LAND O'LAKES — Small-business owners, take note: There's somebody out there who wants you to succeed.
SCORE, a nonprofit organization, is made up of volunteers who offer advice and counseling to wanna-be entrepreneurs and business owners.
And although launching a small business can be risky and time-consuming, it certainly has its rewards.
Ellie Hollis, a SCORE counselor and owner of an accounting and tax service, says that small businesses are an important and relevant part of today's economy — if they are successful.
"If a person really has a desire to go into business, and can make a go of it, they should," says Hollis, a business owner in Florida since 1970 and a resident of Hudson since 1978.
Hollis says many business owners struggle to manage money and time, which is one reason she led a seminar in Land O'Lakes on Aug. 25 that focused on an introduction to QuickBooks and record-keeping. Record-keeping can be time-consuming, particularly for the small-business owner, but Hollis stresses its importance.
"You need to keep records to know if you're making money," she says. "Incorrect records equal a loss of money. Some people have lots of money, but no income."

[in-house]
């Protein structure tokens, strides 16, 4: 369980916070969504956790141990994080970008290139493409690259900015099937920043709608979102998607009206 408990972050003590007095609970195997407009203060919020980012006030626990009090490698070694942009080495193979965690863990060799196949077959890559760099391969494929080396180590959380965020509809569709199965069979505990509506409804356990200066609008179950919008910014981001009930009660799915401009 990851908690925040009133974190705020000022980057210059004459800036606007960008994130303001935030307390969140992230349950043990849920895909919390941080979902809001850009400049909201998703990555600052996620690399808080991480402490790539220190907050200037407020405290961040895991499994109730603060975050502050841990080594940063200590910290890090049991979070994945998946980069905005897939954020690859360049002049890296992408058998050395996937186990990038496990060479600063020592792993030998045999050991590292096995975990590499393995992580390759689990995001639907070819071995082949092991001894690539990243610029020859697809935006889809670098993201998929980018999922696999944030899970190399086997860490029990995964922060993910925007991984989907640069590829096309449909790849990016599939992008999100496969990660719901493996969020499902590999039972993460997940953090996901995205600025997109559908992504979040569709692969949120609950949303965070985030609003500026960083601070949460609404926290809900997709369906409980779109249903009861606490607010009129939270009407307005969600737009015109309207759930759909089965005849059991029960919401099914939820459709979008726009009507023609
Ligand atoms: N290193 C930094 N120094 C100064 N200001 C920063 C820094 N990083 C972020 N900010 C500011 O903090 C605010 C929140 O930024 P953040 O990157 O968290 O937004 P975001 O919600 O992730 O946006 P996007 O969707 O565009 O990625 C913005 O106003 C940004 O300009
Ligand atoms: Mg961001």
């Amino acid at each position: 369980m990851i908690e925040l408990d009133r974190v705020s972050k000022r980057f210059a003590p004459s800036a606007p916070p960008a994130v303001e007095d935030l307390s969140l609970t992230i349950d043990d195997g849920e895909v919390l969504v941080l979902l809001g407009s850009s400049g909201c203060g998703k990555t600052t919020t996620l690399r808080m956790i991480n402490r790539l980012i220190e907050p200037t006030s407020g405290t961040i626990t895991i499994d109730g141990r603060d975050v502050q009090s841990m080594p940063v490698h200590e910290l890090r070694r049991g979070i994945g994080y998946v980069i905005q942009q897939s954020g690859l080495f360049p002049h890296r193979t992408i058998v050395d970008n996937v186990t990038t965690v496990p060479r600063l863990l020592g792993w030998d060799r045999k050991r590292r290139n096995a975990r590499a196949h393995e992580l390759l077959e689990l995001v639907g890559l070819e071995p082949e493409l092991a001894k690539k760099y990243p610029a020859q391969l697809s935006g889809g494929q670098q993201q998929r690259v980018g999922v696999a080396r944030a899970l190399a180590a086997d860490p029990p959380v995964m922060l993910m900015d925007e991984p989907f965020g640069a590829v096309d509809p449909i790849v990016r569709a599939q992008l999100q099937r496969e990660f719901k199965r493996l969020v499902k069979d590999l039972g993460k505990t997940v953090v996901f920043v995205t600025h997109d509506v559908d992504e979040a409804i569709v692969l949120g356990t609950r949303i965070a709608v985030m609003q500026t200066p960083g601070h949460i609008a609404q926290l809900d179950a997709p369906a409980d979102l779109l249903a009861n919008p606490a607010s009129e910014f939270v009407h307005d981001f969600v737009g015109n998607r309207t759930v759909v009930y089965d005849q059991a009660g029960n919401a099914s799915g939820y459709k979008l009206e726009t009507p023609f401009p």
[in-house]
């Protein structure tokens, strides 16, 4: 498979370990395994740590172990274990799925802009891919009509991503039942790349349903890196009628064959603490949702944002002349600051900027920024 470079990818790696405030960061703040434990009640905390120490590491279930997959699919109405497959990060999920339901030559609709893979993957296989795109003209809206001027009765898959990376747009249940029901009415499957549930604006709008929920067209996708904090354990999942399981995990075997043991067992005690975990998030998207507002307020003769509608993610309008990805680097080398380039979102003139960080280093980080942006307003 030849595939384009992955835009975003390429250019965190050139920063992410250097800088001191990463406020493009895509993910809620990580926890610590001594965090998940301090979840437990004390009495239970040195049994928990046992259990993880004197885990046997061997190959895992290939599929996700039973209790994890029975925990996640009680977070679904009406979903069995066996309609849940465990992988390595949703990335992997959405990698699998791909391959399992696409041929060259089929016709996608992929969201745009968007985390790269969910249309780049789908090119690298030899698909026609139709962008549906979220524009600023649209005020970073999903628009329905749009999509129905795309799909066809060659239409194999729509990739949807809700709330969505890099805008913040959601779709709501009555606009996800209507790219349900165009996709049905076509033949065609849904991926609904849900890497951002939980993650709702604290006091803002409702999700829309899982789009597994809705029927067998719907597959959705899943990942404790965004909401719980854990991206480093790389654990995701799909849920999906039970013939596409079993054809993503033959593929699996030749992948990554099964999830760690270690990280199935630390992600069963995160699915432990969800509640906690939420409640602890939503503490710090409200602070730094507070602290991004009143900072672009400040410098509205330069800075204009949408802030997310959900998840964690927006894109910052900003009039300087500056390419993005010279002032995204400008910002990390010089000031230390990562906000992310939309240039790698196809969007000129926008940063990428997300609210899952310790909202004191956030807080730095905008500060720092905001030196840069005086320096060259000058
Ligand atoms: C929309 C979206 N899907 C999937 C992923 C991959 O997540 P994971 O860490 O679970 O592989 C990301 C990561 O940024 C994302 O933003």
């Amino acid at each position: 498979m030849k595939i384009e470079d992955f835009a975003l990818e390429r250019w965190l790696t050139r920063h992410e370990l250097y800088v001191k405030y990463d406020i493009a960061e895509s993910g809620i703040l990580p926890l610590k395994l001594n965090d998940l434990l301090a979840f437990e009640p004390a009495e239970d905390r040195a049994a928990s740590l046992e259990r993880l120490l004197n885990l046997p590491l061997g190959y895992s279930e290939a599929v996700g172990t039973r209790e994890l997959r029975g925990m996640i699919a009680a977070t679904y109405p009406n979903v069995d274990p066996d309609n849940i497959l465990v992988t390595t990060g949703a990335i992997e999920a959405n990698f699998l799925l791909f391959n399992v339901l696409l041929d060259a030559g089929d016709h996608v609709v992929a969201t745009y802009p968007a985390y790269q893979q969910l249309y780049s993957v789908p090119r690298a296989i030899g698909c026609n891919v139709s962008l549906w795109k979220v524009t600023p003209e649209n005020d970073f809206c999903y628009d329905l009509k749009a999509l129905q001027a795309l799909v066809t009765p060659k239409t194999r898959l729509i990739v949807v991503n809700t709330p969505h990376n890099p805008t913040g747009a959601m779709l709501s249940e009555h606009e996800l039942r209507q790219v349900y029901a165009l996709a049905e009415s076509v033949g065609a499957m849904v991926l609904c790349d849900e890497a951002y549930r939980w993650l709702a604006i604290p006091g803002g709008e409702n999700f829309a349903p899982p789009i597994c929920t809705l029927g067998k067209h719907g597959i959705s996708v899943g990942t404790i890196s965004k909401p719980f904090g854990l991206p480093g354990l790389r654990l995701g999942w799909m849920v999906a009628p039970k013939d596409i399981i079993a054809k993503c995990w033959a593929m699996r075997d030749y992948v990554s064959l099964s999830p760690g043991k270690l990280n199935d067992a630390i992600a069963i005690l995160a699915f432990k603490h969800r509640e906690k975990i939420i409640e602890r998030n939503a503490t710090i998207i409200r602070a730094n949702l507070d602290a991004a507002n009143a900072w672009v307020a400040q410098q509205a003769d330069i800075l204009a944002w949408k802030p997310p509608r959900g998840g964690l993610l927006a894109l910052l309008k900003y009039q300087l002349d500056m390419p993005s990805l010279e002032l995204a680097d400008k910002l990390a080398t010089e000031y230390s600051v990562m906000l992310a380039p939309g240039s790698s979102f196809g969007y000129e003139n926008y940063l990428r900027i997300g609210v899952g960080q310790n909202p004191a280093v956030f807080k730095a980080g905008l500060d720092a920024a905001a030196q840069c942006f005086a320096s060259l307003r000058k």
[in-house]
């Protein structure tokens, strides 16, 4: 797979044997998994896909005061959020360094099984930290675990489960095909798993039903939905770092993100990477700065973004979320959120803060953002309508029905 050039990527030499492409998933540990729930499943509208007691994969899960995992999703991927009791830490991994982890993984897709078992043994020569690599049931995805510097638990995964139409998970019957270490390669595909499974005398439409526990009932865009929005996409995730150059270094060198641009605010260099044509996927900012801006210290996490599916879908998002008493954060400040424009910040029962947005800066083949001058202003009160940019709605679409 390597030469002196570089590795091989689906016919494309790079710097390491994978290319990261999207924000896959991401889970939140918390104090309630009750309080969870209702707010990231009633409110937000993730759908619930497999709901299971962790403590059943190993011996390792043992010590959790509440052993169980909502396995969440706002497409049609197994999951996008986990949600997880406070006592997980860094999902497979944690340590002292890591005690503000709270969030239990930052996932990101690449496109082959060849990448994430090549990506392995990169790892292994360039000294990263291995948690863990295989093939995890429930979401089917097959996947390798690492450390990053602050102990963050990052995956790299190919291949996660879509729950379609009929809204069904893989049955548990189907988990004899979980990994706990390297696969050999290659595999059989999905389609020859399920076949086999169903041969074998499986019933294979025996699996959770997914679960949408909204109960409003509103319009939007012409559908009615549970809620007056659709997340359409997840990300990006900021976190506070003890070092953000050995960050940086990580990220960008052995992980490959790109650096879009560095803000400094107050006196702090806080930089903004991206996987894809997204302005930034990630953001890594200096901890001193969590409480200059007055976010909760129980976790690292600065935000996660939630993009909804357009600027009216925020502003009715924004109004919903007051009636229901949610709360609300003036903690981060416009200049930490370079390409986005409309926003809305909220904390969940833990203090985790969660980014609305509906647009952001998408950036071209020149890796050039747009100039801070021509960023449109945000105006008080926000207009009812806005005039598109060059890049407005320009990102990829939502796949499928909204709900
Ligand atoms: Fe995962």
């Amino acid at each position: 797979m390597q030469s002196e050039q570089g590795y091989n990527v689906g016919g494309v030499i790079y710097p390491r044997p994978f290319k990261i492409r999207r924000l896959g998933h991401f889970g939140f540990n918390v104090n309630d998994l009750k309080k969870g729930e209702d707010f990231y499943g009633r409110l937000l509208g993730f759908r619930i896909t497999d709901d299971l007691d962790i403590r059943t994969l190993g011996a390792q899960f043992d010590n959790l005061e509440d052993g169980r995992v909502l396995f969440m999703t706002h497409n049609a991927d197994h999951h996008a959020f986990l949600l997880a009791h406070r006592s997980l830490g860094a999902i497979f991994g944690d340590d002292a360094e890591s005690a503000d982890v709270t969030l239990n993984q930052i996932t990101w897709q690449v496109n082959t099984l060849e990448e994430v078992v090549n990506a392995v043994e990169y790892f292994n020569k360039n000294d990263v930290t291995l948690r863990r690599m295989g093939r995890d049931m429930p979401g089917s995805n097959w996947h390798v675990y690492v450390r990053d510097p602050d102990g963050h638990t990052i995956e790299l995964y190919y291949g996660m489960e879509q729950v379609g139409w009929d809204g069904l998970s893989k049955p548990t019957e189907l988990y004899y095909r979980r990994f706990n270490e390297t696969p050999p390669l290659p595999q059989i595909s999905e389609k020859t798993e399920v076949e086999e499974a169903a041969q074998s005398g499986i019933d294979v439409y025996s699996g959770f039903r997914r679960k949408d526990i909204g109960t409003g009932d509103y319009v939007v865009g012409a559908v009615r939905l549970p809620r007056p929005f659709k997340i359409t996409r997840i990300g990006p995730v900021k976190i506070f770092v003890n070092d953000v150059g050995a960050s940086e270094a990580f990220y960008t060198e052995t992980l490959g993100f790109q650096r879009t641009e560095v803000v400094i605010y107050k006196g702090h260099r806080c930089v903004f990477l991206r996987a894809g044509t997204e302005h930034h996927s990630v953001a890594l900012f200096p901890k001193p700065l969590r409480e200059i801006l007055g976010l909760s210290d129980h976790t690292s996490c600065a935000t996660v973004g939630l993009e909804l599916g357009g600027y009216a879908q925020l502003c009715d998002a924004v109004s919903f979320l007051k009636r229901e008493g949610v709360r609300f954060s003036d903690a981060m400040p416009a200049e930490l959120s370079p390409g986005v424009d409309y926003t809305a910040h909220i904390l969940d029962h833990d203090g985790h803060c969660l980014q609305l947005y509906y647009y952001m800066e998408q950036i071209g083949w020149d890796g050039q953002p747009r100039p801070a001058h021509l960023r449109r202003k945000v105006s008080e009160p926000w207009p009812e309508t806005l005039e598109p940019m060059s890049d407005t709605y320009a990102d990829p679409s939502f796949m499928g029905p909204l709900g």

Hollis notes that she tries to keep things simple, touting QuickBooks as the best because it uses "simple language"— perfect for the small-business owner just starting out.
Hollis admits that starting a small business can be risky, but helping people with the associated risks is what SCORE is all about. George Motran, a SCORE counselor and retired accountant, says, "We try to help people to not make mistakes. Someone could potentially lose their savings if they don't know what they're doing."
And that sort of catastrophe is exactly what Motran and the other SCORE counselors want to prevent.
"There are a lot of businesses that fail, but a lot have made money," says Hollis, adding that one reward of small business includes being able to work from home, which enabled Hollis to stay home while raising her three children.
Having a flexible schedule is something that may appeal to many potential small-business owners.
"It's rewarding because I make my own hours," says Chris Hoxie, a Land O'Lakes resident and owner of a cabinet company.
But he echoed Hollis when he said the most difficult thing for him is time management.
"It's difficult to give everyone and everything equal time."
SCORE offers various seminars as well as free counseling for small businesses, both online and in person.
"There are 15 to 20 counselors in the Pasco-Hernando chapter, and everyone has their own specialty," Motran says. There is a SCORE chapter in every state, with over 13,000 counselors.
So if you're thinking about staring your own business, take Hollis's advice: have a backup income, or in other words, don't quit your day job — at least not just yet.
"You'll have less time," she says, "but it sets you up."